It’s not chemistry between Tinka Foster and Sam Anderson that made them agree to fake date. With her parents trying to set her up with an annoying pro-track golf student, and intentionally single Sam’s family pressuring him to bring a date to his brother’s wedding, they could both use a drama-free summer.
So it’s not his muscular arms and quick wit that makes Tinka suggest they tell everyone they’re both taken. Definitely not. And it’s not butterflies that makes a kiss for appearances during the lake party go on way too long—so long that Sam wishes it were real.
But Tinka keeps people at arm’s length—she’s always been second best, even to her parents. And her relationship-for-show could crush everything when she realizes she’s done with fake, pretend, and second-best.
Disclaimer: This Entangled Teen Crush book contains bikinis at the lake, a lot of making out in dark theaters, and a meet-cute you’ll read twice.
Books in the North Pole, Minnesota series
Any Boy but You
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They look ... different.
That was Tinka Foster's first thought as she entered the baggage claim area and caught sight of her parents at carousel number seven.
They looked like themselves, but slightly off. They looked like aliens attempting to impersonate her mom and dad, but not doing a great job of it.
Her boarding school roommate, Jane Packer, who was staying with Tinka in Minnesota for the next four weeks, stopped next to her. "Are those your parents?"
Tinka snuck a quick glance at Jane, as guilt and regret nagged at her again. This was how it would be for the next month. Their last night at school would haunt her every time she caught a whiff of Jane's rosewater perfume. Shaking away the guilty feelings, she focused on her parents instead. "I ... think that's them." Tinka squinted. "What the hell did they do to themselves?" The people standing next to the baggage carousel were not the same couple she'd seen six months ago during winter break.
"They're adorable!" Jane took off running, rolling her pristine, raspberry Louis Vuitton carry-on behind her. A weight lifted from Tinka's shoulders as Jane left her side.
Tinka trailed Jane, delaying the reunion with her parents by a few seconds. Her dad was wearing shorts and an untucked collared shirt. And sandals. His phone was nowhere to be seen, which was maybe the most alarming part of all. He had his arm around his wife's shoulders and he was, incredibly, 100 percent present in this moment. Tinka had to rub her puffy, bloodshot eyes to make sure she was actually seeing what she thought she saw.
Her mom had dropped a couple clothing sizes over the past few months and had traded her usual polyester Old Navy dress and flip-flops for a perfectly fitted wrap dress and a pair of stylish strappy sandals. Her previously straggly, un-dyed hair was now cut in a chic, long bob and was streaked with highlights, making her now more blond than either brown or gray.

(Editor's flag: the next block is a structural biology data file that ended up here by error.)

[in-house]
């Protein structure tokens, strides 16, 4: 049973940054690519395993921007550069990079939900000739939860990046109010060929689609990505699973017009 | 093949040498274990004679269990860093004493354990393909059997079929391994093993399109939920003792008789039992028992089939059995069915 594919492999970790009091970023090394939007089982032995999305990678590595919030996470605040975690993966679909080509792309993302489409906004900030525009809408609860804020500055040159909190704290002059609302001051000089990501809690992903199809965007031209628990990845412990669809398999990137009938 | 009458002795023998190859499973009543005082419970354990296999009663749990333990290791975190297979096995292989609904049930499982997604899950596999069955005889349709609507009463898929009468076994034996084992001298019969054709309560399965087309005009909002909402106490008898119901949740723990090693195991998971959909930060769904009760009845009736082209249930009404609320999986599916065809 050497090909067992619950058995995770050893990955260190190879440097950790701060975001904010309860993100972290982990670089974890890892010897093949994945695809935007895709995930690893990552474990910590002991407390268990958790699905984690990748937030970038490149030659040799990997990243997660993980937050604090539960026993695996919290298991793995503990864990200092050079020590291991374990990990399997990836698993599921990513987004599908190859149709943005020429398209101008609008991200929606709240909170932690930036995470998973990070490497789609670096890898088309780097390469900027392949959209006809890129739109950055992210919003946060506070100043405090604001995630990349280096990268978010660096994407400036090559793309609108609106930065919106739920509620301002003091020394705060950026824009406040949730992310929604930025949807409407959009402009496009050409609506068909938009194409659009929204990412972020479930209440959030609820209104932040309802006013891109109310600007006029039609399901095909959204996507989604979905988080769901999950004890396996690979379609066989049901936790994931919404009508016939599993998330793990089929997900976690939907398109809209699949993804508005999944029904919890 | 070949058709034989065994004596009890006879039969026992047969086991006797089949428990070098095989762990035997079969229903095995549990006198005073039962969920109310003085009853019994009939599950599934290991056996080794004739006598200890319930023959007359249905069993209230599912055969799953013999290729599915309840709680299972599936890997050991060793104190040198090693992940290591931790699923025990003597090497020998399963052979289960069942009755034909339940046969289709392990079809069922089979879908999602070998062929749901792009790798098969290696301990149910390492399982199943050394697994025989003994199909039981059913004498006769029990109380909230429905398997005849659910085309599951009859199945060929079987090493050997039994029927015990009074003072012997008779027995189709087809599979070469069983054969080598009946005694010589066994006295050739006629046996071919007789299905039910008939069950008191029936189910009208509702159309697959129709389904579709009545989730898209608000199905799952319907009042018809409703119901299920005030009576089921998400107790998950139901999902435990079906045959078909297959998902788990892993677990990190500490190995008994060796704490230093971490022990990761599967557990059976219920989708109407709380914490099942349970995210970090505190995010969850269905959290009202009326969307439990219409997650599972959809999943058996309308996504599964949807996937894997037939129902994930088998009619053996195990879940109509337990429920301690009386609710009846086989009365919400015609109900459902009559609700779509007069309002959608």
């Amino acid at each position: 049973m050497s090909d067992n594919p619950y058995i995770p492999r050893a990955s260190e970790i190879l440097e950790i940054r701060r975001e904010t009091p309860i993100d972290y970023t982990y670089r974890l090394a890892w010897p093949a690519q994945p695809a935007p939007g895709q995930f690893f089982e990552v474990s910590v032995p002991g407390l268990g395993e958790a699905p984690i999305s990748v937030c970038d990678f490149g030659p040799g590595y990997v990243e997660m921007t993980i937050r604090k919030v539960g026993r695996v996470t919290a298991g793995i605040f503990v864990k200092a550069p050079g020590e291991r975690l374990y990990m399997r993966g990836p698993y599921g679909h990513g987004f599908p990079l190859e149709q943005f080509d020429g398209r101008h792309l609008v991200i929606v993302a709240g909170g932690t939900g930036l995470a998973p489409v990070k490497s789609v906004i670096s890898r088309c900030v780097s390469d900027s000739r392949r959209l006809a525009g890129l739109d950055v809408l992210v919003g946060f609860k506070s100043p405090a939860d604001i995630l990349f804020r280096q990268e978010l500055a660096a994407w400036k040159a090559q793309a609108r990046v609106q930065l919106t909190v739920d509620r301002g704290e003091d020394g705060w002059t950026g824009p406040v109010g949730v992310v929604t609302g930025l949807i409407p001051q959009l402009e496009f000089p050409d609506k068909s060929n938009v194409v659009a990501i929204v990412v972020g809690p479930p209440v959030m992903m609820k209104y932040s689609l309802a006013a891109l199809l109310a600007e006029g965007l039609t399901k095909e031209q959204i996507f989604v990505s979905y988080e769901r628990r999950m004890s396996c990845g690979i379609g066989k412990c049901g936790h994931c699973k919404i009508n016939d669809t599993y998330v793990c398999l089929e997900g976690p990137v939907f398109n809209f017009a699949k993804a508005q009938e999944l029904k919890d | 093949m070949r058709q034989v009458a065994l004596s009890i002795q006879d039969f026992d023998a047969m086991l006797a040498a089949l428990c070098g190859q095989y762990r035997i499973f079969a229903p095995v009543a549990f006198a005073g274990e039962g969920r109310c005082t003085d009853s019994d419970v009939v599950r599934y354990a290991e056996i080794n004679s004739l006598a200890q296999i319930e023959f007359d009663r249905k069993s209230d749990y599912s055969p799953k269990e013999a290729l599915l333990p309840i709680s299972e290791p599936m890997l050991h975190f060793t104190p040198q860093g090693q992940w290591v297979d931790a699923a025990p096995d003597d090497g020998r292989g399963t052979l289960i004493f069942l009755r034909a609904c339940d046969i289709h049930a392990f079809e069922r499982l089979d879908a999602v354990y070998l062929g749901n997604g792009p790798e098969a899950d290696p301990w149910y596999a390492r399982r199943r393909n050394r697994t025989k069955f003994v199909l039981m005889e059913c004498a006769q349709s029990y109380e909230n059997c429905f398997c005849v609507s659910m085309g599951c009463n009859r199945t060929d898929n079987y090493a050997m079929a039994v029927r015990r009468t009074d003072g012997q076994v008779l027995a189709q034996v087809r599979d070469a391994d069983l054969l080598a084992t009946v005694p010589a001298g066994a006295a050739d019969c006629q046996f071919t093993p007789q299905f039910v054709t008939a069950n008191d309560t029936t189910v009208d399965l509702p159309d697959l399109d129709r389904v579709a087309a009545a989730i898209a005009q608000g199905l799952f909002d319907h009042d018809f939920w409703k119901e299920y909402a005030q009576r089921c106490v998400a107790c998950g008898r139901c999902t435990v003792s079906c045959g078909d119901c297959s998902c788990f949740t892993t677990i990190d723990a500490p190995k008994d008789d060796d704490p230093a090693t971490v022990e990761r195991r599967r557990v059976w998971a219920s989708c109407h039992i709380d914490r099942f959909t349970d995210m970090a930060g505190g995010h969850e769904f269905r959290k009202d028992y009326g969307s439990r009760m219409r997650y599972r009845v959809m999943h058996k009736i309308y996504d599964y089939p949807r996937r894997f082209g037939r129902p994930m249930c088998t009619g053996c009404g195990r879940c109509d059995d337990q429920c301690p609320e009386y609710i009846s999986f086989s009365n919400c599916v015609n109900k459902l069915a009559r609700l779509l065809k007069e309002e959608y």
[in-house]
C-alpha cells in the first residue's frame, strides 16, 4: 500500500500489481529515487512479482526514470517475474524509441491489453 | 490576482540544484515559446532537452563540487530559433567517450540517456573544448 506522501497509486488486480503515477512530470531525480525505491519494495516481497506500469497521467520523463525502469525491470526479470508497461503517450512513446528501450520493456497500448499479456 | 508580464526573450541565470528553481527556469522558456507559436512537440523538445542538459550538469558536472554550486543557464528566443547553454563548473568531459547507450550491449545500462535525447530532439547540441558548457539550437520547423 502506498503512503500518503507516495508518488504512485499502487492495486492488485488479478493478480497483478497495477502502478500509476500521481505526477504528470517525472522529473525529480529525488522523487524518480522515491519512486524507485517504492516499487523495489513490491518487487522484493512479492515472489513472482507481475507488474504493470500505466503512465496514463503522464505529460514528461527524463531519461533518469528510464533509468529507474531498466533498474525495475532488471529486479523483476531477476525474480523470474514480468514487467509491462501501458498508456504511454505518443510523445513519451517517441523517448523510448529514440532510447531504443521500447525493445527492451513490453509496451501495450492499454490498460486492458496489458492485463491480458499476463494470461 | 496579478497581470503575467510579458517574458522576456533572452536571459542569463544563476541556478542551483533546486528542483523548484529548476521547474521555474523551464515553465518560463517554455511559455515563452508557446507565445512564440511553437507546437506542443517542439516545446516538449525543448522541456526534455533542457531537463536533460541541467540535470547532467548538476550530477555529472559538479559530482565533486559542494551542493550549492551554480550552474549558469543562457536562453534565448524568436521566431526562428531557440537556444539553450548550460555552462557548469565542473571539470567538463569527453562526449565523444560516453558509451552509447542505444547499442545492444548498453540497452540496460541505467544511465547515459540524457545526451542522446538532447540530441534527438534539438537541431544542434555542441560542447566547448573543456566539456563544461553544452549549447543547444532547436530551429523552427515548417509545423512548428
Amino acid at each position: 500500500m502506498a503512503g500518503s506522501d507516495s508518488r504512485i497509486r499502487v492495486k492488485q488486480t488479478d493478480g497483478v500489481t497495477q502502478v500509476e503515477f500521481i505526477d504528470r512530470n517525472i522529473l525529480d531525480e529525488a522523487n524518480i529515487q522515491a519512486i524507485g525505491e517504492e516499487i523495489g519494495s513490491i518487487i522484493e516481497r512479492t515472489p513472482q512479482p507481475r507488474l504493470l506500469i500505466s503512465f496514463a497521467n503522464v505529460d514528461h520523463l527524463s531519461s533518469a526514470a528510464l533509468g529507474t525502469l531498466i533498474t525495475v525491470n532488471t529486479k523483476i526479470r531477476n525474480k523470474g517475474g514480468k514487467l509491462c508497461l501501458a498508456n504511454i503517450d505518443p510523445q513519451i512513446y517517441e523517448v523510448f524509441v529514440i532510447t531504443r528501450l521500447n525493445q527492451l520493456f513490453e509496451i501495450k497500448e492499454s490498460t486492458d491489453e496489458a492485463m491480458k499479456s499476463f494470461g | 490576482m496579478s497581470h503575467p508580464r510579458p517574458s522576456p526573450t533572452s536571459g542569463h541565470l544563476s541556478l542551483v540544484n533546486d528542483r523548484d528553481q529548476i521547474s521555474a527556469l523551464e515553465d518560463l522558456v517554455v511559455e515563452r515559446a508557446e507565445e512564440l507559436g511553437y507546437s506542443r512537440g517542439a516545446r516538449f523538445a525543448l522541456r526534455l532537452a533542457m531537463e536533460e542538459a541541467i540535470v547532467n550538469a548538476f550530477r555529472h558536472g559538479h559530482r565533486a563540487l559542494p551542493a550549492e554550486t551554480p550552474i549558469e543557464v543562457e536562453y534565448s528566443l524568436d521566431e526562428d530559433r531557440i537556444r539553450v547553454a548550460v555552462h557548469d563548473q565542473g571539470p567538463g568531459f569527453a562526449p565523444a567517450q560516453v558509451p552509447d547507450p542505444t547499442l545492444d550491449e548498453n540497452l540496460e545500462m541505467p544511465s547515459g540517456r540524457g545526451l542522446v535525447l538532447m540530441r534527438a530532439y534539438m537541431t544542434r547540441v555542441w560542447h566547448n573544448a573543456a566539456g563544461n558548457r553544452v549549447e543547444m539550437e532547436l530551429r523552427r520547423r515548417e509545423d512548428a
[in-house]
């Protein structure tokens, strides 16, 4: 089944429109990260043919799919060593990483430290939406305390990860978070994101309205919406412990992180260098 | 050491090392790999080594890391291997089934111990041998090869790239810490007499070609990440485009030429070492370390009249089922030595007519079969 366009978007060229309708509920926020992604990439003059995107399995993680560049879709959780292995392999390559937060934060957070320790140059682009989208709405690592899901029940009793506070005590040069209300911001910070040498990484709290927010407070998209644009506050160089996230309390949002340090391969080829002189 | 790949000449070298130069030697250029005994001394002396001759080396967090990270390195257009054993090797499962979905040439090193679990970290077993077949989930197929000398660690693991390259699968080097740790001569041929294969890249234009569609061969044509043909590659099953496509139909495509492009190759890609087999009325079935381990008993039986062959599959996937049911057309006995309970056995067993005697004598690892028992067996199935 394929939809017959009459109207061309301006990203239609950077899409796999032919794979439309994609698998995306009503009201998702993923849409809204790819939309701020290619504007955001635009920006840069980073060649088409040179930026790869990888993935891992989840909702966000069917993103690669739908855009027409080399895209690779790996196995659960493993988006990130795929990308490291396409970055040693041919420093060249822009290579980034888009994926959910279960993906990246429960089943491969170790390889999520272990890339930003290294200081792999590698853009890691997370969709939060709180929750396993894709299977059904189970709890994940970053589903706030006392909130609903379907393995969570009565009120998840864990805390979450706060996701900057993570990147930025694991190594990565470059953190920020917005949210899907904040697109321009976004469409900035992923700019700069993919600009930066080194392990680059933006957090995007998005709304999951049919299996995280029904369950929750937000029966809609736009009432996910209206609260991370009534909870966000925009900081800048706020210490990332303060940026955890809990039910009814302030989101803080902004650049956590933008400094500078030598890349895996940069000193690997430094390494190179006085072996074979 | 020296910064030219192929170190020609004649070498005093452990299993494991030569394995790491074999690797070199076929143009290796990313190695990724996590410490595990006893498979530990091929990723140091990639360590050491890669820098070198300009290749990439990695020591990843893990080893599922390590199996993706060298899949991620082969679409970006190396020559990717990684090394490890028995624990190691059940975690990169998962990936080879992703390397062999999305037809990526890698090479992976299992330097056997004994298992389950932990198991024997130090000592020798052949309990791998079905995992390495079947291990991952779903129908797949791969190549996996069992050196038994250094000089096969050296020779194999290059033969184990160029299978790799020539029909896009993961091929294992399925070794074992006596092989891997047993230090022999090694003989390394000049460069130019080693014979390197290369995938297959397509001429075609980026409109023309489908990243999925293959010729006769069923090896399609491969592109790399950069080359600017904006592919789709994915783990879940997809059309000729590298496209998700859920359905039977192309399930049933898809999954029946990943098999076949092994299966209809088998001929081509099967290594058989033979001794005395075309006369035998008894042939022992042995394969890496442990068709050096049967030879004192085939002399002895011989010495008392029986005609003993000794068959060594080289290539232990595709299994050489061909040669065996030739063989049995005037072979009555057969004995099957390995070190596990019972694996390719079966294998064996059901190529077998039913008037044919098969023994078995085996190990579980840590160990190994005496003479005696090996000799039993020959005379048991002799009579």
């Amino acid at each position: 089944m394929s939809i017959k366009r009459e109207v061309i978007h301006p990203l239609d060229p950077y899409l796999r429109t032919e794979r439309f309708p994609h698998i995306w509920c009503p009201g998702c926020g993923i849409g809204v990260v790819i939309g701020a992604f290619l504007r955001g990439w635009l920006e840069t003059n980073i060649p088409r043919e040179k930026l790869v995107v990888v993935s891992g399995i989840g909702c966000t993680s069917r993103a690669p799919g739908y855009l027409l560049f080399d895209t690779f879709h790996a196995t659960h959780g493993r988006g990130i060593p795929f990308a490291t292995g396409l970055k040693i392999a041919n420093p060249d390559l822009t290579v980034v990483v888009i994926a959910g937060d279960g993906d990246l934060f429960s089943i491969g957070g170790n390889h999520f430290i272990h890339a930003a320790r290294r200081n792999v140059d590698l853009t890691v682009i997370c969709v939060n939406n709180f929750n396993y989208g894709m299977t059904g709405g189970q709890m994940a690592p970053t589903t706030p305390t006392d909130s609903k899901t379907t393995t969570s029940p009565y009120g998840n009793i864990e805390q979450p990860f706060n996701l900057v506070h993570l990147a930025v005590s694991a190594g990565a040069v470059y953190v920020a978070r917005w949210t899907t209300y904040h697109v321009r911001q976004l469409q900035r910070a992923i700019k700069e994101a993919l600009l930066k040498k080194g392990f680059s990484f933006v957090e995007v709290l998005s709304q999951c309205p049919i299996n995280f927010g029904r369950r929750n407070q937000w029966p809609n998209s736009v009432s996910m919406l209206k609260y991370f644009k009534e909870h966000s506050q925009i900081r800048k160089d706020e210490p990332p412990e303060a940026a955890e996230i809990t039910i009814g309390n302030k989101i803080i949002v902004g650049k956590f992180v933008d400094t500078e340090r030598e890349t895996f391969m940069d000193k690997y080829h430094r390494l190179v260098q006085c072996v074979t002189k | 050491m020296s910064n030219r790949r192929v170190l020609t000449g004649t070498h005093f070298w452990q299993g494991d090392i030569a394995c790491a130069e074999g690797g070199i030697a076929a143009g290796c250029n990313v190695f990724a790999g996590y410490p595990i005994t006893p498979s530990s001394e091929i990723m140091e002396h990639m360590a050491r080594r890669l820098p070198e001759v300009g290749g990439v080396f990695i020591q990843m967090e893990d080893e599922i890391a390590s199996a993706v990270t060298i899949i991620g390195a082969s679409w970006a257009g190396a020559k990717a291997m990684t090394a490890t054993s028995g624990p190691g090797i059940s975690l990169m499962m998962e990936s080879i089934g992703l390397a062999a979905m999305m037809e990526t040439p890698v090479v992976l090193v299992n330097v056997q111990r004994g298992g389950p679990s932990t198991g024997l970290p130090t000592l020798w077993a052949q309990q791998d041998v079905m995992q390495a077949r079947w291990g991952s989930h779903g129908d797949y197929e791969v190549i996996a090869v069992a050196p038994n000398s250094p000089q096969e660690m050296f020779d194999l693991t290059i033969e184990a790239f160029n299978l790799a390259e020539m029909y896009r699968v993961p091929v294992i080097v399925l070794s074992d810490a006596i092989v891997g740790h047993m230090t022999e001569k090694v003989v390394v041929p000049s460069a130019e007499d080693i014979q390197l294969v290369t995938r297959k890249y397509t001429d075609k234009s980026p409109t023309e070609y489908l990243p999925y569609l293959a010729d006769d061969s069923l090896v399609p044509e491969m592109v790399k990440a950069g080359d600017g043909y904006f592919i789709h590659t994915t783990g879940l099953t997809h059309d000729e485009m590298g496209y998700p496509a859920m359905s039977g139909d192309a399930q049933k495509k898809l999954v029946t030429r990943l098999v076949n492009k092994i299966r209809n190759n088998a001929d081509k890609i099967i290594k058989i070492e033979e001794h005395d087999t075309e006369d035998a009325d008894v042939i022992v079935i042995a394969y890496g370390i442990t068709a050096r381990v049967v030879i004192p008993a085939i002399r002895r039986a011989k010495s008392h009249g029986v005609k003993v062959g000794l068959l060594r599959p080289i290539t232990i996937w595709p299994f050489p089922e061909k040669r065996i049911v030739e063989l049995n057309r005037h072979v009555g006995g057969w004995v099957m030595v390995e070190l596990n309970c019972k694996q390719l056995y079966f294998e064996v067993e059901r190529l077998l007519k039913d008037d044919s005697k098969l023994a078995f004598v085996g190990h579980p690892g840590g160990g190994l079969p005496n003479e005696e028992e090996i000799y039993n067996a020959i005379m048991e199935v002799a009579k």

Tinka's parents hugged Jane, then, once her mom finally caught sight of Tinka, she started bouncing on her toes and clapping her hands with glee. Tinka's dad joined in the celebration and full-on waved to his daughter with a gigantic beam of delight and pride on his face. He shouted, "Tinka! Tinka, over here!"
Pretty sure she'd somehow entered The Twilight Zone, Tinka raised her eyebrows and let her aviator sunglasses fall from her forehead onto her nose. Though she'd missed her mom and dad while she was away at school, Tinka was simply too hungover to process their metamorphoses at the moment.
She hunched her shoulders, trying to appear smaller, almost invisible, as she slunk over to her parents. When she was close enough, her mother leaped the chasm of space between them and swept Tinka into a bear hug. Mrs. Foster kissed her daughter's cheek, and when Tinka was finally given room to breathe, she reflexively wiped her face to rid herself of any errant hot pink lipstick. That, too, was one of her mother's new features.
Her dad stood back, observing. He nodded when Tinka looked at him. She gripped the nylon straps of her backpack, waiting for her father to take the first step, not wanting to spook him with any sudden movements. Then he, still smiling like a fool, clutched his daughter to his chest and nearly squeezed the life out of her. "Welcome home, sweetie."
Her eyes watering from this unexpected display of affection, Tinka stiffened under his grip. "Sweetie" was not and never had been in her father's vernacular.
"Your mom and dad have a big surprise for us." Jane hugged Tinka's mom's arm. "I love surprises."
Tinka didn't love surprises, and neither did her parents, usually. They weren't surprise people. They were "we need at least six weeks of notice on absolutely everything" people.
The three Fosters stood in size order at the carousel — mama bear, papa bear, and baby bear, while Jane danced around them, taking in all the sights the Minneapolis-St. Paul International Airport baggage claim had to offer. "How was your last night at school?" asked her dad.
"Great," Tinka lied. She snuck a peek at Jane, who was chatting with a random three-year-old and his parents. It'd only been one of the worst nights of Tinka's life, no big deal.
Her mom was still doing the thing where she filled Tinka in on gossip no one in their right mind would ever care about, so, at least that hadn't changed. "Tinka, honey, you won't believe what I heard from Mrs. Tucker. She told me that Colleen Sullivan's son Conor is gay." She whispered the last two words.
"I don't know any of those people, and so?" Tinka looked to her father for help, but he was now staring at the baggage carousel like it was his job to do so. The luggage from her flight was starting to emerge. Jane found her massive raspberry suitcase right away. Some middle-aged man helped her hoist it off the conveyor belt.